Talk:Cavity magnetron

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Health hazard: electromagnetic waves or x-rays ??[edit]

At the end of the paragraph on radar (application), it says that magnetrons could pose a health risk because of their "electromagnetic radiation". Shouldn't it say "x-rays" (which magnetrons inadvertently also produce)? Otherwise (as mentioned in the last sentence) newer radars which replace the magnetron with solid state electronics wouldn't be any safer...? Greetings, 85.3.83.62 (talk) 20:52, 3 November 2010 (UTC)

We need a more-typical illustration (or a few)[edit]

I'm a retired electronic tech, with Navy radar experience, and a lifelong interest in electronics.

There are a few pertinent Wikimedia images, apparently all for non-English-language Wikipedia sites, such as [1]

Primarily, however, I called up Google images for magnetrons, and found a "lot" of them, many for microwave ovens, or similar, and also magnetron sputtering equipment (another Wikipedia article to be written?). How I do wish that copyright owners would/could release these images!

  • There's an excellent image, Fig 13, in the notably-good article (written by a Russian?) at

[2]

  • Please see also (several photos here):

[3] That's my idea of a traditional magnetron. The bright square in the middle is the flange for the rectangular waveguide that carries the microwaves to (typically) a radar antenna. That site, [4], has a search arrangement; you have to select "Magnetron" in the right search field to get a list of magnetron images, linked by their type numbers. I looked at some, and a good number are without their magnets. The CV series, of which there are many, are British.

The magnetron on the left is an early version of a traditional (X-band) radar magnetron. The horn-shaped structures are the field magnet, most likely alnico. The glass structure at the top has the connections for the cathode heater; they also provide the high-voltage negative pulsed operating power. The magnetron is inside a display case, which explains the bright white dots from the camera's flash.

  • Another good one; this is a modern one with integral horseshoe magnets.

[6]

  • Historic, with magnets:

[7]

  • Cavity magnetron anode:

[8]

  • Navy training series, with a few illustrations:

[9]

  • Present-day magnetrons — Small, but good images:

[10]

  • Vane-type anode (still essentially like a cavity magnetron), "strapped" to improve performance (less frequency shift during a pulse? I need to do some homework):

[11]

  • General illustration, and different types of anode cavities:

[12]

  • Original cavity magnetron anode, apparently:

[13]

Regards, (Nikevich; I somehow [mis]managed to log out...) 173.48.76.50 (talk) 11:54, 5 November 2010 (UTC)

I have changed this paragraph from "In a conventional vacuum tube, electrons are emitted from a heated cathode and are attracted to the anode due to the different electrical charge placed on the two plates. The components are normally arranged in line, at opposite ends of the tube, giving them their traditional cylindrical shape. In a diode the current can flow only from the cathode to the anode, providing rectification. A triode adds a control grid which allows the flow of current to be further controlled in magnitude as well as direction, and thereby provides an amplification function." to ...

"In a conventional vacuum tube, electrons are emitted from a heated cathode and are attracted to the anode as it is positive with respect to the cathode. The components are normally arranged concentrically, with the cathode at the centre, giving them their traditional cylindrical shape. In vacuum tubes (valves), the current can flow only from the cathode to the anode, providing rectification although this function is usually performed by the diode. A triode adds a control grid which allows the flow of current to be further controlled in magnitude, and thereby provides an amplification function." to remove some inaccuracies and make it more concise.SUPERHETRODYNE (talk) 18:43, 15 November 2014 (UTC)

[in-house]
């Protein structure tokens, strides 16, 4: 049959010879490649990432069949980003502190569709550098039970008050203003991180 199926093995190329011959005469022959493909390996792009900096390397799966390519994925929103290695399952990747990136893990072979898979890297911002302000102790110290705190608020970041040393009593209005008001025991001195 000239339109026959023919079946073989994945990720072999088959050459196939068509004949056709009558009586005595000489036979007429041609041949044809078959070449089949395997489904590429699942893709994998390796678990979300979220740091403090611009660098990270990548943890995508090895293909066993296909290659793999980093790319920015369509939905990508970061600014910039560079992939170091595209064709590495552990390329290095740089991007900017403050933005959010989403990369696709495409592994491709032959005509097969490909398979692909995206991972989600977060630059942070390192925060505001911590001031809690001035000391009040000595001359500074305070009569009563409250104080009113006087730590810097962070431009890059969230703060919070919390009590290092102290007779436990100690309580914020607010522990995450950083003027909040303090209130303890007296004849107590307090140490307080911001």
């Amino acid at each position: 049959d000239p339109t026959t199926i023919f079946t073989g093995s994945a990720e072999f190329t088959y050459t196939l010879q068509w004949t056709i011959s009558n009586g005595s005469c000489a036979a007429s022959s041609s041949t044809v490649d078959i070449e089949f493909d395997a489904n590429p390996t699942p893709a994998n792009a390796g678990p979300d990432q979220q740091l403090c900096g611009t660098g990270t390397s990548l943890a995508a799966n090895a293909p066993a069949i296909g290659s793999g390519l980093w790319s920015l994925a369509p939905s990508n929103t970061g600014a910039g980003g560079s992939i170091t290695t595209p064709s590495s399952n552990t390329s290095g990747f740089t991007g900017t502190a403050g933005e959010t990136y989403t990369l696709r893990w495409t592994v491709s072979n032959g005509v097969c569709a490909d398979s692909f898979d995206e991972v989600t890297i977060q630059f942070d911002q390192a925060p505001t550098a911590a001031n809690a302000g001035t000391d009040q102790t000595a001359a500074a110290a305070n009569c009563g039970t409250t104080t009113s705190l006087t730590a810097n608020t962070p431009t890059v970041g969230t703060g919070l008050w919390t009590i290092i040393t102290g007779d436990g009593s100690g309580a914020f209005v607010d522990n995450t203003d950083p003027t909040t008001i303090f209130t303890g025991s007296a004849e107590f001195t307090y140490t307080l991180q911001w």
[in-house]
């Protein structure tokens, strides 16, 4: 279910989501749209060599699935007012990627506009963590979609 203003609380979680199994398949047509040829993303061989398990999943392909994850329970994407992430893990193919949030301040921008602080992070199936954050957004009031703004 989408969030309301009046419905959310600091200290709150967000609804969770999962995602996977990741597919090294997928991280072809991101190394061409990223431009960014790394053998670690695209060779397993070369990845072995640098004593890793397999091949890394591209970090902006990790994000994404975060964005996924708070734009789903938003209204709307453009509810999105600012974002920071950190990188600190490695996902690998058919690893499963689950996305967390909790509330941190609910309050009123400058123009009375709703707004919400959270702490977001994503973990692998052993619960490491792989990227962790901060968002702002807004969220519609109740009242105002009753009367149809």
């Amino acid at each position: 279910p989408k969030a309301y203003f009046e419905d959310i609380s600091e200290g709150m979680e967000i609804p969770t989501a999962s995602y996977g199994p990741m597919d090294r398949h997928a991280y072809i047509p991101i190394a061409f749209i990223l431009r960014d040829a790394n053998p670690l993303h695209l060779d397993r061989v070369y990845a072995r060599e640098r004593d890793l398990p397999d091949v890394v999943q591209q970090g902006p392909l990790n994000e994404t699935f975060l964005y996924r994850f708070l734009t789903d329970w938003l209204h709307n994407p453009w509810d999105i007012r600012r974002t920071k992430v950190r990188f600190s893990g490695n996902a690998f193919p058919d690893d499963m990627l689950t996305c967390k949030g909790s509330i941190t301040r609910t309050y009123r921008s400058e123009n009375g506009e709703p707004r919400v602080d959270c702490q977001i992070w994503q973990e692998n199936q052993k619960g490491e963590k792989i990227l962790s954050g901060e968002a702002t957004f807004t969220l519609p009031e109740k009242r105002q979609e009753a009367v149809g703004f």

"The CV series, of which there are many, are British." - the 'CV' stands for 'common valve' and was the standard British designation for thermionic valves (vacuum tubes) at the time. The designation was used as a cover for the magnetron so as to fit in with normal valve designations as might be recovered by the Germans from aircraft wreckage.

" In a conventional vacuum tube....": It is electrons which flow from cathode to anode. Electric CURRENT flows from anode to cathode! — Preceding unsigned comment added by 86.165.158.111 (talk) 15:17, 7 May 2015 (UTC)

synchrotron radiation[edit]

So in this article under Microwave source, it says the effect is known as synchrotron radiation. However I have not found any source that coincides with this. Because I am not familiar with radiation I cannot add a citation needed, but from what I gather I believe the radiation to be cyclotron radiation and not synchrotron radiation, but again, I am not overly familiar with the subject so I could be wrong. I would like this to be reviewed by someone who can provide a source. Thanks :) — Preceding unsigned comment added by Accusedbold (talkcontribs) 08:21, 17 March 2015 (UTC)

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Edit reversion - Magee[edit]

@Wtshymanski: Yesterday when I was cleaning up Magee (a disambiguation page) there is an entry that infers that a magnetron is nicknamed a "magee". This needs to be mentioned in the article (per MOS:DABMENTION) so I looked at Cavity magnetron. I saw that in the reference named "brookner" (Eli Brookner, "From $10,000 Magee to $7 Magee and $10 Transmitter and Receiver (T/R) on Single Chip", IEEE) - currently footnote 6 in the article - the word magee is used to refer to a magnetron in the title of the work and in the introduction. I then added 'sometimes nicknamed a "magee"' to the same sentence in which the reference is used. You reverted my edit [14]. Either I have misunderstood the reference, or your reversion is inappropriate. Can you explain please. Shhhnotsoloud (talk) 05:22, 15 May 2017 (UTC)

Seems to me to be an obscure nickname, even if apparently used in a paper published by IEEE at some unknown date. A quick hit of Google Books shows people named Magee writing about magnetrons and no-one calling a magnetron "magee". Could this be one author's pet name for magnetrons and not representative of industry practice? "Magee" isn't listed in the IEEE dictionary, for example - and they give a lot of nick-names there. We want to be careful not to create Wikipedia's equivalent of dord. --Wtshymanski (talk) 15:38, 15 May 2017 (UTC)
@Wtshymanski: Thanks for the dord ref! I agree, it's obscure. But there it is, from a prize-winning author, in an IEEE publication. I've improved the referencing of the citation (by putting the author's name into IEEE Xplore) and reinstated my edit with different phrasing. Shhhnotsoloud (talk) 08:08, 16 May 2017 (UTC)